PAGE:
Curators discover a rare Chinese “magic mirror” – one of only three known in the West – in the depths of the Cincinnati Art Museum’s storage

Curators at the Cincinnati Art Museum have discovered that an unassuming bronze disk in the museum’s 100,000-strong collection is actually an extremely rare magic mirror.

Magic mirrors, also known as transparent or light-penetrating mirrors, were first made in China during the Han Dynasty (202 BC – 220 AD), according to the museum. “When light is projected onto them, the mirrors appear transparent, revealing characters or a decorative design.”

The characters on the museum’s polished, reflective surface bear six characters (南無阿彌陀佛) with the name Amitābha Buddha, while the reflection shows an image of the Buddha shrouded in celestial rays.

Buddhist bronze mirror (front), 15th–16th Century, China or Japan, Bronze, source unknown, Cincinnati Art Museum. Photo: Rob Deslongchamps.

The discovery, made by Hou-mei Sung, a curator of East Asian art, in spring 2021, will be presented to the public in the museum’s East Asian wing starting July 23, marking the first return to the galleries since 2017, according to CNN. Officially acquired by the museum in 1961, the unknown mirror spent most of its tenure in storage.

“It’s really fate or luck,” Sung told Artnet News. “We wanted to exhibit the bronze artwork in a museum gallery. I wanted to test it out of curiosity.”

Knowledge of another magic mirror in the Metropolitan Museum of Art inspired Sung to bring a conservation expert to the museum’s warehouse and solve Cincinnati’s own suspect. Textured light in the reflection encouraged her to try a stronger, more focused beam.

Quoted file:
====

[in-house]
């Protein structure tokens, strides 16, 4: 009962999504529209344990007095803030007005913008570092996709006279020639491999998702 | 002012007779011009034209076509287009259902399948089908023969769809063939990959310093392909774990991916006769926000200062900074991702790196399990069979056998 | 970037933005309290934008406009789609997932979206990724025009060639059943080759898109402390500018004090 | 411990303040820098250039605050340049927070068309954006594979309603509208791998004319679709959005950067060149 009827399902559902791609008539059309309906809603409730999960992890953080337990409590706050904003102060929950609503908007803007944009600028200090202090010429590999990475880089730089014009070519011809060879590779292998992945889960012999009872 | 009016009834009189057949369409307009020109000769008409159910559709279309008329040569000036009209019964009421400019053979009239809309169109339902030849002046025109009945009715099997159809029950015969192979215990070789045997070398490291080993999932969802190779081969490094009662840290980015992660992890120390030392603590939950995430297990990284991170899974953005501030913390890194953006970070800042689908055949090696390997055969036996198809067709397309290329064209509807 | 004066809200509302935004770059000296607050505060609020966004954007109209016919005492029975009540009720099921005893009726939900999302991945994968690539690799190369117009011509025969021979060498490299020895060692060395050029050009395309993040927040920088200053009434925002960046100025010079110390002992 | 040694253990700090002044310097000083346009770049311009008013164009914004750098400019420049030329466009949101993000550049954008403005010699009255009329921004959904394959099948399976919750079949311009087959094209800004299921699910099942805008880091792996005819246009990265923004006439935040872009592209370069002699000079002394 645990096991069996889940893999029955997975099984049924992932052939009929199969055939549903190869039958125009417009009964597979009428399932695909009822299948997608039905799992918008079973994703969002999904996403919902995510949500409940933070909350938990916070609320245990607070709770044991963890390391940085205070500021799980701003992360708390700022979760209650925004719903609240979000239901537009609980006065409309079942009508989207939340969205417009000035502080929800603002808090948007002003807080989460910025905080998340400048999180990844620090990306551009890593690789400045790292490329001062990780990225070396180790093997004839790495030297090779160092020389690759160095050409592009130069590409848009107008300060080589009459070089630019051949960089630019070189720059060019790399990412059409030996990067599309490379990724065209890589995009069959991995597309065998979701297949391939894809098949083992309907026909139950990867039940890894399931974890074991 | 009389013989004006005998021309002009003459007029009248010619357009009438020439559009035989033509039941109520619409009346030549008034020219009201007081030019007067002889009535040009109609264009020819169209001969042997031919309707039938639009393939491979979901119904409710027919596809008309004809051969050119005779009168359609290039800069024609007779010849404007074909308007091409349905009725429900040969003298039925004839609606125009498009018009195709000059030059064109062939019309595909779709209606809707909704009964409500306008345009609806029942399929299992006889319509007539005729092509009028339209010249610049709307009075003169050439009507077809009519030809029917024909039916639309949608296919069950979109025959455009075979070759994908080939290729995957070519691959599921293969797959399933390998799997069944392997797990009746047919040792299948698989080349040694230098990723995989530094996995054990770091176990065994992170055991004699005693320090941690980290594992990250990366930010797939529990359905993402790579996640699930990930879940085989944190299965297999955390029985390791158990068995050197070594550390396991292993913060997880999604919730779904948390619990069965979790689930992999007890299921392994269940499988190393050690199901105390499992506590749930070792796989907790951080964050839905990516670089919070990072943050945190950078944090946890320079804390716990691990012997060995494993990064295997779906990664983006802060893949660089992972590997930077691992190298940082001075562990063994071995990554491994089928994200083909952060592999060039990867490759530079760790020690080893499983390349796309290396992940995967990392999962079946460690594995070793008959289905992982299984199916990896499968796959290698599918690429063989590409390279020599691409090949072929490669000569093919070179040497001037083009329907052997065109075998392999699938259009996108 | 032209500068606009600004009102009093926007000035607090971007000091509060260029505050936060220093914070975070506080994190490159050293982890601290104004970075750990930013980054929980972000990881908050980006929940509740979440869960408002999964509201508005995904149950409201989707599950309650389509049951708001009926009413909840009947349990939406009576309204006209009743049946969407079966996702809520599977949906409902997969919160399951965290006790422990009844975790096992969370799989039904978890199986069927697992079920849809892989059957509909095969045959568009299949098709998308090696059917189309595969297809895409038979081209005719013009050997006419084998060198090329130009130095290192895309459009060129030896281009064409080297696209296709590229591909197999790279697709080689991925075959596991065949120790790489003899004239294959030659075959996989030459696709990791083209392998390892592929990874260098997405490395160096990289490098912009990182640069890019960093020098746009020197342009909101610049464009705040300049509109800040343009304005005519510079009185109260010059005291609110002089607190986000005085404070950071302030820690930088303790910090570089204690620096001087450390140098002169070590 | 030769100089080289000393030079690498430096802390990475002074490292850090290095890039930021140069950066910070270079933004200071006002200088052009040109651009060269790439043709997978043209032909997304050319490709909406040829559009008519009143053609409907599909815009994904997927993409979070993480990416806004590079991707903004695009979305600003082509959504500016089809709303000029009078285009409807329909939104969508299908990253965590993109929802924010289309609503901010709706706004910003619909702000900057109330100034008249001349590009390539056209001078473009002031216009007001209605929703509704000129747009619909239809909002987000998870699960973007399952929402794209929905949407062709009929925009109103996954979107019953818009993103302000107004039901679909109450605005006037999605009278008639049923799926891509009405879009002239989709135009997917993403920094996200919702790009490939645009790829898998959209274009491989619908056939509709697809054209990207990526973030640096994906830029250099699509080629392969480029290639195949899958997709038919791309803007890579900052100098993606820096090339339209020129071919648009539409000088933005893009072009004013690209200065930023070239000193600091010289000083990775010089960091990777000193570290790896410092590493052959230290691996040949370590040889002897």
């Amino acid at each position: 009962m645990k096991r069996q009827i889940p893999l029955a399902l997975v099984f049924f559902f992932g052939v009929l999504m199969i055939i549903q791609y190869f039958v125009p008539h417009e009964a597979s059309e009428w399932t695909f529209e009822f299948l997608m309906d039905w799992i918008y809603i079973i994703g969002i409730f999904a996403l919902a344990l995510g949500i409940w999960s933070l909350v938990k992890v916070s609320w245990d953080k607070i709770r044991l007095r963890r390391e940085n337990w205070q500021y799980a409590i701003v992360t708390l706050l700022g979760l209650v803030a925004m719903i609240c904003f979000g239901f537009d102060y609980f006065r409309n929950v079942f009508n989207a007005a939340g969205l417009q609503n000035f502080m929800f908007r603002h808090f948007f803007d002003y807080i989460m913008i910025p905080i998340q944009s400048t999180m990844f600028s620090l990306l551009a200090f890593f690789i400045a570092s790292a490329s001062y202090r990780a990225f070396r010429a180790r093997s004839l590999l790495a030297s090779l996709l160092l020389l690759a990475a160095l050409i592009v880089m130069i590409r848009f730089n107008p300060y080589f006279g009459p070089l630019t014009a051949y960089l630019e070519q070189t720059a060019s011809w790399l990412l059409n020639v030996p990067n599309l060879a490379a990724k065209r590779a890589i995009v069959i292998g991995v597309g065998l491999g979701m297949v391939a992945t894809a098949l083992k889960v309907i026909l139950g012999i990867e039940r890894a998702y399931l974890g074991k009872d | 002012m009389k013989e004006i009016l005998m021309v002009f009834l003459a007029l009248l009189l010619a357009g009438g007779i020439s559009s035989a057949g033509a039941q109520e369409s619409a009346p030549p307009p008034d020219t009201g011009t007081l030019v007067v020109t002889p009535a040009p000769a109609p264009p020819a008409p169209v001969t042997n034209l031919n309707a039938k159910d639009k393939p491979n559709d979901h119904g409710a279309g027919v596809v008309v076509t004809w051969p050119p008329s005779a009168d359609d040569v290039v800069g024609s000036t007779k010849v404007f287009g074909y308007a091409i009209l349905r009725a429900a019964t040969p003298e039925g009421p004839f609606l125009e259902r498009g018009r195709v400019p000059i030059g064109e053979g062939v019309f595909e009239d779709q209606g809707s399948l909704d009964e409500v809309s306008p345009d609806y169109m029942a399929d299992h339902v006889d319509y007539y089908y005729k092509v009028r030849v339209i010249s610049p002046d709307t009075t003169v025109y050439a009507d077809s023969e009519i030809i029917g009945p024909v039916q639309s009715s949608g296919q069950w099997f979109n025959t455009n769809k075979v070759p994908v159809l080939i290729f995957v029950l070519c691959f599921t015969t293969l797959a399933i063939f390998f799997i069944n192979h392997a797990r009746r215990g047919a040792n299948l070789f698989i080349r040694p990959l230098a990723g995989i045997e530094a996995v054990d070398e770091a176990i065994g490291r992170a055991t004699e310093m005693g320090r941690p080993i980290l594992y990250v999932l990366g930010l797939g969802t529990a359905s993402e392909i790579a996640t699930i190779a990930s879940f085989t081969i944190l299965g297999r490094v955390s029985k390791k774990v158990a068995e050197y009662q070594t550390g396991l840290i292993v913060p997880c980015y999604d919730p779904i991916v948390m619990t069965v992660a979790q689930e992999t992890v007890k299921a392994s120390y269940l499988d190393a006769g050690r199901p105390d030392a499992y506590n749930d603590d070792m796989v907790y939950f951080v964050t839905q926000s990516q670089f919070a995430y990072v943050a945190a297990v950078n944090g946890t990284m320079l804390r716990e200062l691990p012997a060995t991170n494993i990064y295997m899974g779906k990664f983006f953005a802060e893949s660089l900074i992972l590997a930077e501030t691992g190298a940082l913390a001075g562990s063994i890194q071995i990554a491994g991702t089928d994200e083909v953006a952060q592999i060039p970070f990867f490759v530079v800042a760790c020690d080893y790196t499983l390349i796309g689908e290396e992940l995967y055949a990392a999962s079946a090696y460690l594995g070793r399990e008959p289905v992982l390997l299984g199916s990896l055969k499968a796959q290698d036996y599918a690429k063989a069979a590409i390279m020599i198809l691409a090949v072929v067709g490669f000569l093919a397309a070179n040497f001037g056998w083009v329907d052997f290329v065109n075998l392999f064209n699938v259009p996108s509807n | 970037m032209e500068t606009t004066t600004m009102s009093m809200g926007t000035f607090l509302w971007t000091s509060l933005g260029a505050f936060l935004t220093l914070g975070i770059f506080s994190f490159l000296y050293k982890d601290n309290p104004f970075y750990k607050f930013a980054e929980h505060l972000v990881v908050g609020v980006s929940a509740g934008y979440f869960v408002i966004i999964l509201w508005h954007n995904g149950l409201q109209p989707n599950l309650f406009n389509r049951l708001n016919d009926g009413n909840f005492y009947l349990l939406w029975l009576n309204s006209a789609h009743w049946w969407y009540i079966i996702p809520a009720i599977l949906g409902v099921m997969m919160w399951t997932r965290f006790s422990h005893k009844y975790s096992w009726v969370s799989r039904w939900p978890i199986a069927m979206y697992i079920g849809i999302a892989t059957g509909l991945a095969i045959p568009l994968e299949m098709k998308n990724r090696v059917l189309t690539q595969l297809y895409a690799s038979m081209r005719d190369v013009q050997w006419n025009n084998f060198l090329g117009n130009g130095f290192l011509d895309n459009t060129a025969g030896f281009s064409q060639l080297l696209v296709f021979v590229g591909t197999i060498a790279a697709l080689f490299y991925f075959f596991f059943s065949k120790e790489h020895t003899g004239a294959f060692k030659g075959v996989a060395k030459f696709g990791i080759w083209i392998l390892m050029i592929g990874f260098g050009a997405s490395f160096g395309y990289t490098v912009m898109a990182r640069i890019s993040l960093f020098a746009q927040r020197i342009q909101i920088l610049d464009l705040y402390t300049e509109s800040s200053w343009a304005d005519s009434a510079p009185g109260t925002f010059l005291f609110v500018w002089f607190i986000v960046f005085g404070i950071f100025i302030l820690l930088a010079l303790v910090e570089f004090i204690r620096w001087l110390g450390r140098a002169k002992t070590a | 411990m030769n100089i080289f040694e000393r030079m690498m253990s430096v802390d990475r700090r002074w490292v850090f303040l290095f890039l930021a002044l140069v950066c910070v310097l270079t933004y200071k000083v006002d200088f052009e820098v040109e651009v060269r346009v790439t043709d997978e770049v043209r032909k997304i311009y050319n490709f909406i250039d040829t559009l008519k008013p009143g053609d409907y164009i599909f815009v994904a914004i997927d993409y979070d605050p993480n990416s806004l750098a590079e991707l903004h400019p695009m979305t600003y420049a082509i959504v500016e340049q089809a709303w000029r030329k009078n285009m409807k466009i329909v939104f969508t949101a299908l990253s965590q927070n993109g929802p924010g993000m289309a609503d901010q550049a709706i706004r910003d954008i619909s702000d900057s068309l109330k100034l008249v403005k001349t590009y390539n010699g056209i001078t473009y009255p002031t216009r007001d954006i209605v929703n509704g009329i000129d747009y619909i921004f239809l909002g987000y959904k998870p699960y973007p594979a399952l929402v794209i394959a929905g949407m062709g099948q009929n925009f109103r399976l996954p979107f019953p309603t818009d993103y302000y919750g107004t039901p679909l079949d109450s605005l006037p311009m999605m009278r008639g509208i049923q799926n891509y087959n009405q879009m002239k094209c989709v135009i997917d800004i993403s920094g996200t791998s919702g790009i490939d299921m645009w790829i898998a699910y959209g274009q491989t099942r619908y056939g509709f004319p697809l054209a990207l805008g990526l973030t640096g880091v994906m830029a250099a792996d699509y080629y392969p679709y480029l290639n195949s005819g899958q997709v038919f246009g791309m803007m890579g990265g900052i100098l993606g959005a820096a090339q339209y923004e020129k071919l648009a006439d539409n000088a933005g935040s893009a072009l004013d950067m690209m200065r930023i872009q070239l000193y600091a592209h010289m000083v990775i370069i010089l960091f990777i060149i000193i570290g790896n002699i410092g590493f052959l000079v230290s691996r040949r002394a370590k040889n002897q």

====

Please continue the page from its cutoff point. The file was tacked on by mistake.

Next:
Presto, there was the Buddha.

Buddhist bronze mirror (rear), 15th–16th Century, China or Japan, Bronze, source unknown, Cincinnati Art Museum. Photo: Rob Deslongchamps.

Aside from Han Dynasty magic mirrors on display at the Shanghai Museum, only two other similar Buddhist magic mirrors are known, according to the museum. One is in the Tokyo National Museum and the other in the Met. Both are Japanese objects from the Edo period (1603-1867).

According to the Cincinnati Art Museum, initial research suggests his mirror was made in China and may predate the two Japanese mirrors.

Making the mirrors was so complicated that scholars still don’t know exactly how the craftsmen managed it. But Sung calls the discovery promising.

“It’s meant to be a blessing, so we feel very fortunate to have it,” she said.

Demonstration of a Buddhist bronze mirror, 15th–16th centuries Century, China or Japan, Bronze, source unknown, Cincinnati Art Museum. Photo: Rob Deslongchamps.

“A big part of what curators do is research,” she said. “With a huge collection of over 10,000 works, this keeps us very busy.”

This latest development only whets your taste buds for more wonders. For now, she said, she hopes to use the international expertise to advance the museum’s research.

“I know Asian art scholars will be traveling to Cincinnati to see them, and I’m excited they’ll be able to learn more about our collection while they’re here,” she said.

In addition, she said she hopes the new attraction will “inspire visitors to learn more about our many rare works of Asian art in our collection.”

Thanks to a gift from the Rosenthal Family Foundation, guests enjoy free admission and parking while glimpsing Ohio’s magic mirror.

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